[Air-l] overstated media inference from fine study
gelmer at ryerson.ca
Tue Jun 27 13:43:39 PDT 2006
>From what I can tell, the study discussed in the Post does not directly
discuss the Internet. Perhaps people that you've studied (The Strength
of Internet Ties) have more social ties because they use the net more?
Or at least this is how the Post article, posits your critique of the
Lynn Smith-Lovin study...
----- Original Message -----
From: Barry Wellman <wellman at chass.utoronto.ca>
Date: Saturday, June 24, 2006 10:02 am
Subject: [Air-l] overstated media inference from fine study
> Re the Washington Post story below (and a similar USA Today story):
> To my mind, it's an interesting case of media distortion.
> The good news: the accounts are based on a high-quality survey (US
> GeneralSocial Survey) by first-class reseachers (Lynn Smith-Lovin
> & Miller
> McPherson) + Matthew Brashaers whom I don't know, in sociology's
> leadingjournal, American Sociological Review. I was a referee on
> this paper, btw,
> and revealed myself at appropriate time to the authors.
> The study replicates one stimulus Q from the General Social Survey 20
> years ago about who do you have to discuss important matters with. It
> finds a mean of about 2 in 2004, down from 3 in 1984 (or was it 1985)?
> Here's the problem:
> Based on this, the 2 newspapers have created a huge social
> isolation spin
> on this, when it's well known that people have lotsa ties, not just
> 2 or
> 3. See our data from Pew Internet, Connected Lives study) + lotsa
> others.Indeed, altho we are not as parallel as the US GSS,
> comparing Connected
> Lives (3rd East York study, 2004) with the second East York study
> (1979data) shows more active ties now, both intimate and
> significant ties.
> Thus the media spin is a huge inferential leap from a decline in the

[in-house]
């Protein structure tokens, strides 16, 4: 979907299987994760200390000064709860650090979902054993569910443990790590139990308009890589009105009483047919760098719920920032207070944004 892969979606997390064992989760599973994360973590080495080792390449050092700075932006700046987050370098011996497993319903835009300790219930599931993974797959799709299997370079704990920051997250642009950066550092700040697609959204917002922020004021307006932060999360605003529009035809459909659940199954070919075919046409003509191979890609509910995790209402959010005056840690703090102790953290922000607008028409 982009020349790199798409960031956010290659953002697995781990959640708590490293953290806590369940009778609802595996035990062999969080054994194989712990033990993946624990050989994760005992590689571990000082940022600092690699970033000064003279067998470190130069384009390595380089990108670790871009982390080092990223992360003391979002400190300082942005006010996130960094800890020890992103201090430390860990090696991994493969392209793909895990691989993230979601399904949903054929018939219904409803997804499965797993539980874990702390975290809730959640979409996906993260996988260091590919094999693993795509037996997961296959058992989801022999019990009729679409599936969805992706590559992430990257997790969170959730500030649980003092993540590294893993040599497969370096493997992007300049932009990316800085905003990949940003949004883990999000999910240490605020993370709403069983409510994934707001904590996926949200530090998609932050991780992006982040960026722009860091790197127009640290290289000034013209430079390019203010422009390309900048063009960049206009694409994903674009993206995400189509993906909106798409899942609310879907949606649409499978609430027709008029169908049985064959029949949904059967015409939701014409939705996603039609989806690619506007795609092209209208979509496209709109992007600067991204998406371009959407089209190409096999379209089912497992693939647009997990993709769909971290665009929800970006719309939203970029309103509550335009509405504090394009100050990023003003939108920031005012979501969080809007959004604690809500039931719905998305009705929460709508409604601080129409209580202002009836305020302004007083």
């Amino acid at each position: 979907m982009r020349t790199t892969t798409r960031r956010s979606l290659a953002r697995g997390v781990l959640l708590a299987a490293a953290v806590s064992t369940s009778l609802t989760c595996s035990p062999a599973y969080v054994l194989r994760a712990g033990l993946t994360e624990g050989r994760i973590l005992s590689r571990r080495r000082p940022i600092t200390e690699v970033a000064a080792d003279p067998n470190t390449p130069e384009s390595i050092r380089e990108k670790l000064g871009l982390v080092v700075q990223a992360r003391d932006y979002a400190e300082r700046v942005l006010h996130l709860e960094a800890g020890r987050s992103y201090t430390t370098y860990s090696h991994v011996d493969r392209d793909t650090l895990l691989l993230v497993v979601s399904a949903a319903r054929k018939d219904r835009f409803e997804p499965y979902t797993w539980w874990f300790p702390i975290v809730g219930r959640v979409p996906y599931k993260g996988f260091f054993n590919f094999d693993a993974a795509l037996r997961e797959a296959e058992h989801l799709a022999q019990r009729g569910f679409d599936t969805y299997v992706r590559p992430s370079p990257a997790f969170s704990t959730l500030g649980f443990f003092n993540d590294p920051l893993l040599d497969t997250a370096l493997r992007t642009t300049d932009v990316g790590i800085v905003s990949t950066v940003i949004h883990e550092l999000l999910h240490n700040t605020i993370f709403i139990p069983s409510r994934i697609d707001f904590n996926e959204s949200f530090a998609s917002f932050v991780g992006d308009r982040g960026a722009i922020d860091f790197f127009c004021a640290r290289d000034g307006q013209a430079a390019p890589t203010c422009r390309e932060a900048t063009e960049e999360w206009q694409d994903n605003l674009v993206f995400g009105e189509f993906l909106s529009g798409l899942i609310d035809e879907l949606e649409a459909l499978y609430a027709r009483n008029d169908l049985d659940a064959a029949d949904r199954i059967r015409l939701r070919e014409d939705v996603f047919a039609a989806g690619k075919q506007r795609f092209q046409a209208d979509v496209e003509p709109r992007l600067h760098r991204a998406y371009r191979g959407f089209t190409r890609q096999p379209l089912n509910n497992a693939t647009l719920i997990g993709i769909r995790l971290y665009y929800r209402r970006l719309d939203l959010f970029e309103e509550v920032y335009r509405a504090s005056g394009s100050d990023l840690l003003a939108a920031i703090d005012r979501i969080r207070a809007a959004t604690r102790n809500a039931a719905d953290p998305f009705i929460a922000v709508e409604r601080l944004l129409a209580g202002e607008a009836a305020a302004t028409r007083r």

> super-core ties to saying Americans are socially isolated.
> If you read further in the Washington Post and USA Today articles,
> you'llsee me quoted as suggesting that we now have more ties -- and
> more contact
> with ties -- but that relationships are differentiated. In other
> words,the relative decline in discussion partners shouldn't be
> generalized to
> either absolute isolation or even growing isolation.
> Of course, YMMV.
> Barry Wellman Professor of Sociology NetLab Director
> wellman at chass.utoronto.ca http://www.chass.utoronto.ca/~wellman
> Centre for Urban & Community Studies University of Toronto
> 455 Spadina Avenue Toronto Canada M5S 2G8 fax:+1-416-978-7162
> Date: Fri, 23 Jun 2006 13:56:00 -0400
> From: Richard Forno <rforno at infowarrior.org>
> Subject: [Air-l] Americans and social isolation
> It would be interesting to see how this fits into the whole "being
> alonetogether" argument within a technology context....for example,
> someone who
> doesn't want to be around people but who socializes happily in a
> MMORPGenvironment or spends hours upon hours on AIM or IRC.
> Social Isolation Growing in U.S., Study Says
> The Number of People Who Say They Have No One to Confide In Has Risen
> By Shankar Vedantam
> Washington Post Staff Writer
> Friday, June 23, 2006; A03
> Americans are far more socially isolated today than they were two
> decadesago, and a sharply growing number of people say they have no
> one in whom
> they can confide, according to a comprehensive new evaluation of
> the decline
> of social ties in the United States.
> A quarter of Americans say they have no one with whom they can discuss
> personal troubles, more than double the number who were similarly
> isolatedin 1985. Overall, the number of people Americans have in
> their closest
> circle of confidants has dropped from around three to about two.
> The comprehensive new study paints a sobering picture of an
> increasinglyfragmented America, where intimate social ties -- once
> seen as an integral
> part of daily life and associated with a host of psychological and
> civicbenefits -- are shrinking or nonexistent. In bad times, far
> more people
> appear to suffer alone.
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